Suella Braverman: Tories in 'dire position' and 'good MPs will lose seats' at general election

Suella Braverman has admitted the Tories are in a "dire position" with "very good MPs" likely to lose their seats at the general election.

The former home secretary, who was sacked in November, told the Politics Hub with Sophy Ridge: "There's a new poll every day confirming my worst fears, that being that Labour is on the brink of assuming power. And that's something that fills me with dread."

Politics Live: Braverman joins Tory critics of announcements

Asked if she thinks Rishi Sunak should be replaced, she said she "fully expects" him to lead the Conservatives into the next election and she has not submitted a letter of no confidence in him.

She added: "What I want is for him to win this election because ultimately at the moment it looks like we're in a dire position. It looks like some very good Tory MPs are going to lose their seats."

Labour is currently ahead by about 20 points in the polls, with some pundits predicting a 1997-style wipeout that could see dozens of senior Conservative MPs lose their seats.

Chancellor Jeremy Hunt faced calls from some corners of the party, including Ms Braverman, to cut personal income tax in his spring budget to give the Conservatives a fighting chance at the election, expected later this year.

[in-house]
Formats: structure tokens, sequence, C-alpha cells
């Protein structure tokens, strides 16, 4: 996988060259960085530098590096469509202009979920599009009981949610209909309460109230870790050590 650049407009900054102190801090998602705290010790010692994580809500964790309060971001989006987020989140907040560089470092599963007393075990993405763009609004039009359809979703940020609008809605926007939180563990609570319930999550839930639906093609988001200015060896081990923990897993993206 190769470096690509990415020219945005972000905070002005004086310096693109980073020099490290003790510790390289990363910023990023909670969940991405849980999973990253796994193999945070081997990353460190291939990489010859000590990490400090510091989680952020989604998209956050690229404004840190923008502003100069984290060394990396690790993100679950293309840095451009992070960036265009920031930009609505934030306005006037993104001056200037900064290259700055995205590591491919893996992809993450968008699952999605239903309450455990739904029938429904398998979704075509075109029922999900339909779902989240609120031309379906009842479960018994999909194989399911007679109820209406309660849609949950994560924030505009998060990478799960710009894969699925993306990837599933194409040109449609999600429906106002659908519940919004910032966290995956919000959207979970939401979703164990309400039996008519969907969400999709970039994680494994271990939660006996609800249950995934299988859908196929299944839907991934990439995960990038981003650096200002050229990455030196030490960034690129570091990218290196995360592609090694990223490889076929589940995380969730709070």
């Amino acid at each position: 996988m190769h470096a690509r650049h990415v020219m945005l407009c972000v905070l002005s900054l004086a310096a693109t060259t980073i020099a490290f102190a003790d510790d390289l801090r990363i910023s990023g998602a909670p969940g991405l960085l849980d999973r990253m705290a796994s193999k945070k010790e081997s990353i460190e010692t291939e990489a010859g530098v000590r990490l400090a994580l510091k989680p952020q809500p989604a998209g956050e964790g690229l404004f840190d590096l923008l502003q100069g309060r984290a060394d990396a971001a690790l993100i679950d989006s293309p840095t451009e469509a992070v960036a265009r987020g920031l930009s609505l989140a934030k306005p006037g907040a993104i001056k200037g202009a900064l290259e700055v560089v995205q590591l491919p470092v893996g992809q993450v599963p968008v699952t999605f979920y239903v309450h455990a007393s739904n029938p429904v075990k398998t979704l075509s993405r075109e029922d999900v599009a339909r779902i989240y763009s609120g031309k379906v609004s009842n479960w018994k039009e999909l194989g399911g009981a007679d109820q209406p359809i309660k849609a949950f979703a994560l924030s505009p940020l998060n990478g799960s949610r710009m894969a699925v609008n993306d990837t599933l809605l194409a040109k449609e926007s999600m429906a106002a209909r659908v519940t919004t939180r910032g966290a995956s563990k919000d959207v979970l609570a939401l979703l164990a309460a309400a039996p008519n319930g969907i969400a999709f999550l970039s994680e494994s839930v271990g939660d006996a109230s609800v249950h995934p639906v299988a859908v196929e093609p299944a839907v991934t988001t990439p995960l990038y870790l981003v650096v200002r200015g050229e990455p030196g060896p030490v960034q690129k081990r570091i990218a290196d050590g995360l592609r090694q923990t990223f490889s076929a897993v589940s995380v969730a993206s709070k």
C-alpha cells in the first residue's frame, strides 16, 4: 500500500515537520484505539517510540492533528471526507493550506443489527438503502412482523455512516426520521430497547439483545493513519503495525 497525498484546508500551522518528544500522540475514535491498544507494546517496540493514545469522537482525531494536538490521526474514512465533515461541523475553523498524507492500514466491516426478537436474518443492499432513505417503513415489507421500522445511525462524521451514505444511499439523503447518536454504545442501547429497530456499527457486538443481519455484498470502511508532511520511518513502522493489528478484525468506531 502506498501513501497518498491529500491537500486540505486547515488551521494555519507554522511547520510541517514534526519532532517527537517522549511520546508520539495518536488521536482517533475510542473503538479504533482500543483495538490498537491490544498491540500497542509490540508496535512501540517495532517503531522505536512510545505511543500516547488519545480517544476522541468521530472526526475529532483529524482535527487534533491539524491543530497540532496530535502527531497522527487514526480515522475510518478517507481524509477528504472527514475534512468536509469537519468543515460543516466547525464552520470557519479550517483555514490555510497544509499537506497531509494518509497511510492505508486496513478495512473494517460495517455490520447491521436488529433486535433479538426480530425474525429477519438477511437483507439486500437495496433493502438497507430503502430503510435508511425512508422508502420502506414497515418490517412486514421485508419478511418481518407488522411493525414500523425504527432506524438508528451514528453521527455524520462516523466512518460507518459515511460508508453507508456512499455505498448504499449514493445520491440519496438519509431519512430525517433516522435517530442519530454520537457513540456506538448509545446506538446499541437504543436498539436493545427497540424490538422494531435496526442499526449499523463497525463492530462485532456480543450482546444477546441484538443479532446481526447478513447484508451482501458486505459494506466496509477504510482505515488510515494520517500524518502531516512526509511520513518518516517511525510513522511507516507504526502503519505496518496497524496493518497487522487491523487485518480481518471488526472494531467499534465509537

However, Mr Hunt opted for the cheaper tax cut of reducing national insurance (NI) instead.

The 2p reduction to NI announced today comes on top of a 2p cut announced in the autumn statement and means workers will save on average £900 a year - though critics point out the overall tax burden is set to rise to a record high.

Ms Braverman told Sky News the budget "lacked something vivid to tell the British people we're on their side", and that she has "constantly been urging the prime minister to change course and be bolder".

Asked if she still has ambitions to become party leader, she said there is "no vacancy at the moment" and "I'm not going to speculate on what might happen in the future".

Pressed further, she said she has "an authentic vision of what the Conservative Party is".

"But no, I'm not running for leader time soon," she added.

Ms Braverman unsuccessfully ran to be Tory leader after Boris Johnson resigned and there was speculation she still harboured these ambitions after her exit from the home office.

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Since being sacked she has accused Mr Sunak of "failing to deliver" on key policies, with frequent interventions of the stalled plan to deport asylum seekers to Rwanda.

Other senior Tories to criticise the budget today include former cabinet ministers Sir David Davis, Dame Priti Patel and Lord David Frost.

Sir David said he would have "gone for reducing income tax" because this "applies to people over the age of 65, it will also keep people in the workforce, highly skilled, highly capable people who we don't want to retire at the moment".

Lord Frost said a 2p cut to national insurance is "fiddling while Rome burns".

Mr Hunt told Sky News he chose to cut national insurance because it will benefit workers and "that is what's going to help to grow the economy".

He said his budget today was "absolutely not" the last throw of the dice before an election.

Asked if Downing Street is working towards an autumn election, and potentially another fiscal event, he said: "That's the working assumption. But in the end, it's a choice the prime minister make."